The main limitation of the current study is the small number of patients and the lack of follow up due to the design of the study. However, our results obtained by an automatically measurement of the retinal and choroidal thickness in patients with PXE are consistent with previous reports using manual measurement of the choroid. The manual assessment of the choroidal thickness may minimize the errors related to automatic procedures, however is time consuming and may not be possible outside research projects. With the automatic measurement of the choroidal thickness provided by the SS-OCT we were able to analyze a 3D map of the entire macular area.

Conclusions

The automatic segmentation of the choroidal tissue in cases with PXE may provide an accurate and clinically valuable information without further analysis and processing of the images. Further studies with a larger number of patients are warranted. Also the analysis of potential changes in the choroidal thickness in patients with PXE over time should be performed in order to better understand the pathogenesis of NV in patients with angioid streaks due to PXE and its potential relationship with the grade of damage of the Bruch’s membrane.

Abbreviations

AL: 

axial length

BCVA: 

best-corrected visual acuity

ETDRS: 

early treatment of diabetic retinopathy study

FAF: 

fundus autofluorescence

NV: 

neovascularization

OCT: 

optical coherence tomography

PXE: 

pseudoxanthoma elasticum

SRF: 

subretinal fluid

SS: 

swept-source

Declarations

Authors’ contributions

Design of the study (RDM, RGP), conduct of the study (RDM, MAF, PHM, MDPD, RGP), collection of the data (RDM, MAF), management of the data (RDM), analysis of the data (RDM, RGP), interpretation of the data (RDM, RGP), preparation of the manuscript (RDM), review of the manuscript (RDM, MDPD, RGP), and approval of the manuscript (RDM, MAF, PHM, MDPD, RGP). All authors read and approved the final manuscript.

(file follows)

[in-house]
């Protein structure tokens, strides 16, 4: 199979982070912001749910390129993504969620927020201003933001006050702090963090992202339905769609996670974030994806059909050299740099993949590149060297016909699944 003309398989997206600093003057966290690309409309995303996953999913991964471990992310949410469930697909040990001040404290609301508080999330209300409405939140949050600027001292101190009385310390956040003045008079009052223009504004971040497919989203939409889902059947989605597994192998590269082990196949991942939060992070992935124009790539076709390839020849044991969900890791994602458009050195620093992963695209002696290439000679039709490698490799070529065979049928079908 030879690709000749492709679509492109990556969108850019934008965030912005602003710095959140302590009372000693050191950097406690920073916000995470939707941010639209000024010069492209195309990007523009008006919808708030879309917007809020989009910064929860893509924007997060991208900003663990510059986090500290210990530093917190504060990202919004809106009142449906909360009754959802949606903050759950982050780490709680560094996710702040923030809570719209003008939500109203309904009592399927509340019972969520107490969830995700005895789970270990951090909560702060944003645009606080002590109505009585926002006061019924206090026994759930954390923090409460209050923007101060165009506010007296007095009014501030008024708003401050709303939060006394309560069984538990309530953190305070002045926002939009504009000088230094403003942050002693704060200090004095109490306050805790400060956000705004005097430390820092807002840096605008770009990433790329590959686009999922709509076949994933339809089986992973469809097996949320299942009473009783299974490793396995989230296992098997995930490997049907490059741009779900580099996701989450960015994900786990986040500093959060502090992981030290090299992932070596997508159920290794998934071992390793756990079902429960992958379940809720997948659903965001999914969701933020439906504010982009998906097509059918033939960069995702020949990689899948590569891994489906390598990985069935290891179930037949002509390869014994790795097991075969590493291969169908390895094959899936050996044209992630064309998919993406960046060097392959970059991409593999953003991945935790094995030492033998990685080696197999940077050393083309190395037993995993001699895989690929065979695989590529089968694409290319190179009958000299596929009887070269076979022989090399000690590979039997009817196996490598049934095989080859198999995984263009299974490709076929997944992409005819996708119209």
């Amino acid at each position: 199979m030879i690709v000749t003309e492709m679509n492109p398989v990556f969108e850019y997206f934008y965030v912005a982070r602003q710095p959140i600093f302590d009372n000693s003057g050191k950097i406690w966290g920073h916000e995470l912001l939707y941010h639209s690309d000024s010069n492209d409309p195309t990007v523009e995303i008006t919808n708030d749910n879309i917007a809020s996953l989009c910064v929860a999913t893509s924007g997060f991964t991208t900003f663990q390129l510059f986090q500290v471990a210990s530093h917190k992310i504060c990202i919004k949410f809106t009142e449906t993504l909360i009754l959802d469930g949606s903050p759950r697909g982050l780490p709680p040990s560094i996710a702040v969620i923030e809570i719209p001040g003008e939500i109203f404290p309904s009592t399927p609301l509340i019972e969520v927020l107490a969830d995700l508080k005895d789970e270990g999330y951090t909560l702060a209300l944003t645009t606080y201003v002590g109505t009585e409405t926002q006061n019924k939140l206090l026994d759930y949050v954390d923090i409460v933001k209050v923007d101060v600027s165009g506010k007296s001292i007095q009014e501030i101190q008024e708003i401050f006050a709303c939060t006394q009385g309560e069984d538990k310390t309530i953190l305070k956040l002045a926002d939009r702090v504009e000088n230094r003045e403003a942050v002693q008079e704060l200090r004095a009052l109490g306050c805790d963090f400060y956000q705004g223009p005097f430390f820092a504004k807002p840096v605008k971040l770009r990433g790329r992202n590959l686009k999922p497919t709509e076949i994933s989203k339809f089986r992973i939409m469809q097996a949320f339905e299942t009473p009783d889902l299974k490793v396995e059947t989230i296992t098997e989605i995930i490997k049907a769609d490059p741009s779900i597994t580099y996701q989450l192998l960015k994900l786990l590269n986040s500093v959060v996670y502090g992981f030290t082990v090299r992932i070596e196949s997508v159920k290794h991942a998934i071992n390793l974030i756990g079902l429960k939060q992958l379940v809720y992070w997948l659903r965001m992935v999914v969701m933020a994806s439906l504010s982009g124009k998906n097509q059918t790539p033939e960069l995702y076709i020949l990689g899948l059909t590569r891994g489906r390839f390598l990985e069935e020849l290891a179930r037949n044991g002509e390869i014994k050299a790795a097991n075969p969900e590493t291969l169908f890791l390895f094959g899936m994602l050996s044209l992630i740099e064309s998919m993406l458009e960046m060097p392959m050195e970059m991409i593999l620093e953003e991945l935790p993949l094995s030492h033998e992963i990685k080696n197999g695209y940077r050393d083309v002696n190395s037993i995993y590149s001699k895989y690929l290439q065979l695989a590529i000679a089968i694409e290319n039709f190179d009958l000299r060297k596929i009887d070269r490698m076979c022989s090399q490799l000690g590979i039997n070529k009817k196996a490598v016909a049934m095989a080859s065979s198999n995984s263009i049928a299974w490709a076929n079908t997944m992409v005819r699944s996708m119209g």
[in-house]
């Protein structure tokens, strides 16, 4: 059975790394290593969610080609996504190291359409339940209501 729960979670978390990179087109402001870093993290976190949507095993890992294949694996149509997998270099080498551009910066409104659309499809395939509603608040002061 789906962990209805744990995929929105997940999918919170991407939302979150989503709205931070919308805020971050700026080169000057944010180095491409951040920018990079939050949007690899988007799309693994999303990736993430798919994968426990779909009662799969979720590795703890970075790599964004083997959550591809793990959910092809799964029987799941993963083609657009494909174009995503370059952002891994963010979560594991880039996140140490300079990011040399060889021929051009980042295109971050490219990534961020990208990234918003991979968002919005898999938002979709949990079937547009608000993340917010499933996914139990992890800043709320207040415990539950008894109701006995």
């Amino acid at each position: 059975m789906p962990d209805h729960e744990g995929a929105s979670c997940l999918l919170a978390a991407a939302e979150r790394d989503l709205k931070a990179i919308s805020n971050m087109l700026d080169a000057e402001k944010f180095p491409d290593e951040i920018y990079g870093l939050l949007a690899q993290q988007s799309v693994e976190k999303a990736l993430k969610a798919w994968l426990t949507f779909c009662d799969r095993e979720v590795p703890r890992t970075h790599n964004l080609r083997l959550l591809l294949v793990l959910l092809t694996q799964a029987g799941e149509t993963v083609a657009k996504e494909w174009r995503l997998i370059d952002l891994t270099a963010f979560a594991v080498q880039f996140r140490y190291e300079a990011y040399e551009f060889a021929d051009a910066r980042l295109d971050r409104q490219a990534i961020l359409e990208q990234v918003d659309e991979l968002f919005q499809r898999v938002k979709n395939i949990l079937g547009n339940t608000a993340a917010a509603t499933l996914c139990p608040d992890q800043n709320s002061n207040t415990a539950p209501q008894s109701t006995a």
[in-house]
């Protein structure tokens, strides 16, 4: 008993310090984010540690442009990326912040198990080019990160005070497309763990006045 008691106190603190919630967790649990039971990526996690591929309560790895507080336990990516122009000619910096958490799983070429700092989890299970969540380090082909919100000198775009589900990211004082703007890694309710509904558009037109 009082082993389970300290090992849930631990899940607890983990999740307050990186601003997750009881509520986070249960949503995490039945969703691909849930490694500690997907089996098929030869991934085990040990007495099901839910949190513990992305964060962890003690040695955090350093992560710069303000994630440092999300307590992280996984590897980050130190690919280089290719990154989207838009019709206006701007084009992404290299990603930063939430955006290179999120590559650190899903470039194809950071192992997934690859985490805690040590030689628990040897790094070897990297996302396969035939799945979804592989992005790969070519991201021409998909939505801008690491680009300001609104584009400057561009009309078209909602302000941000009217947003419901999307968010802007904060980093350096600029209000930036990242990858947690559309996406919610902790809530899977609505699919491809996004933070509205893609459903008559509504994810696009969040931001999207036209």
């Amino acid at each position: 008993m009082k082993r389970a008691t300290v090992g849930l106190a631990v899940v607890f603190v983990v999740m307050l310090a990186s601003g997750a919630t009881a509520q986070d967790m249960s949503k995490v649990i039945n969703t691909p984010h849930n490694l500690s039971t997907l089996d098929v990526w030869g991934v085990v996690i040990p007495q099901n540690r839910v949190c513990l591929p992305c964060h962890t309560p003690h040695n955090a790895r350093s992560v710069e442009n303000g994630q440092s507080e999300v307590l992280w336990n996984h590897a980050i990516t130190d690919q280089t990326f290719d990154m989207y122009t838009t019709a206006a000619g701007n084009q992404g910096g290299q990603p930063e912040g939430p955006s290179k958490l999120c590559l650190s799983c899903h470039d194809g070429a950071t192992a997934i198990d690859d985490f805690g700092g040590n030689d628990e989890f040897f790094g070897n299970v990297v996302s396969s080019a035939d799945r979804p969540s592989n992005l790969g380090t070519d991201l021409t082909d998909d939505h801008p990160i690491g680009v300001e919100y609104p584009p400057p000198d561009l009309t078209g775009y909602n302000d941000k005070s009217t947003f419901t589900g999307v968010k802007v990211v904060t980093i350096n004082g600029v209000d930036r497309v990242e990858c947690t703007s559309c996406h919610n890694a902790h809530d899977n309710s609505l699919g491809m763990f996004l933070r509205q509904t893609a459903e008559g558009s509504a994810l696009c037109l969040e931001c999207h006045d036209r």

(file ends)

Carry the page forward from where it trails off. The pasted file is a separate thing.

Availability of data and supporting materials

All data and images are available for reviewing.

Competing interests

The authors declare that they have no competing interests.

Consent to participate

Informed consent was obtained from all patients for participate in the present study.

Consent for publication

Informed consent was obtained from all patients for publication of the data of the present study.

Ethics approval

The present study was approved by the local institutional review board of the Institute of Health Research at the University and Polytechnic Hospital La Fe.

Open AccessThis article is distributed under the terms of the Creative Commons Attribution 4.0 International License (http://creativecommons.org/licenses/by/4.0/), which permits unrestricted use, distribution, and reproduction in any medium, provided you give appropriate credit to the original author(s) and the source, provide a link to the Creative Commons license, and indicate if changes were made. The Creative Commons Public Domain Dedication waiver (http://creativecommons.org/publicdomain/zero/1.0/) applies to the data made available in this article, unless otherwise stated.

Authors’ Affiliations

(1)
Unit of Macula, Department of Ophthalmology, University and Polytechnic Hospital La Fe
(2)
RETICS RD12/0034 Enfermedades oculares: «Prevención, detección precoz y tratamiento de la patología ocular prevalente degenerativa y crónica», Instituto de Salud Carlos III
(3)
Ophthalmology Research Unit “Santiago Grisolía”, University Hospital Doctor Peset
(4)
Department of Surgery, Faculty of Medicine, University of Valencia

References

  1. Le Saux O, Urban Z, Tschuch C, Csiszar K, Bacchelli B, Quaglino D, et al. Mutations in a gene encoding an ABC transporter cause pseudoxanthoma elasticum. Nat Genet. 2000;25(2):223–7.View ArticlePubMedGoogle Scholar